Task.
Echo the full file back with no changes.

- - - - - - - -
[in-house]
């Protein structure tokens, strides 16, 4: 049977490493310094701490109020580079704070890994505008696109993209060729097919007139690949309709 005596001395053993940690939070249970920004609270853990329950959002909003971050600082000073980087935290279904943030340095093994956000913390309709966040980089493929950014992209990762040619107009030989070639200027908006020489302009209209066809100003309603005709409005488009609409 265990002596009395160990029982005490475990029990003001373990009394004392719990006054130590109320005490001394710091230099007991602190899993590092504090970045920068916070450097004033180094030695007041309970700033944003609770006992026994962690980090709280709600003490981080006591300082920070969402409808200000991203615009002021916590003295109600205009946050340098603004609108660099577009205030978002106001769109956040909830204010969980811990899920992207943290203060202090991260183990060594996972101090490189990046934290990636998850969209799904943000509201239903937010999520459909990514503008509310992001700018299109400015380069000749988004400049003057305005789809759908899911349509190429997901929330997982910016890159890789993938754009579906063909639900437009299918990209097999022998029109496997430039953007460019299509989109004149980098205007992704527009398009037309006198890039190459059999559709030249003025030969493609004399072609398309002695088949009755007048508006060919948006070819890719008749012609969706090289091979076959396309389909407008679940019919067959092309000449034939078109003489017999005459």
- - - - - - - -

[in-house]
């Protein structure tokens, strides 16, 4: 049977490493310094701490109020580079704070890994505008696109993209060729097919007139690949309709 005596001395053993940690939070249970920004609270853990329950959002909003971050600082000073980087935290279904943030340095093994956000913390309709966040980089493929950014992209990762040619107009030989070639200027908006020489302009209209066809100003309603005709409005488009609409 265990002596009395160990029982005490475990029990003001373990009394004392719990006054130590109320005490001394710091230099007991602190899993590092504090970045920068916070450097004033180094030695007041309970700033944003609770006992026994962690980090709280709600003490981080006591300082920070969402409808200000991203615009002021916590003295109600205009946050340098603004609108660099577009205030978002106001769109956040909830204010969980811990899920992207943290203060202090991260183990060594996972101090490189990046934290990636998850969209799904943000509201239903937010999520459909990514503008509310992001700018299109400015380069000749988004400049003057305005789809759908899911349509190429997901929330997982910016890159890789993938754009579906063909639900437009299918990209097999022998029109496997430039953007460019299509989109004149980098205007992704527009398009037309006198890039190459059999559709030249003025030969493609004399072609398309002695088949009755007048508006060919948006070819890719008749012609969706090289091979076959396309389909407008679940019919067959092309000449034939078109003489017999005459």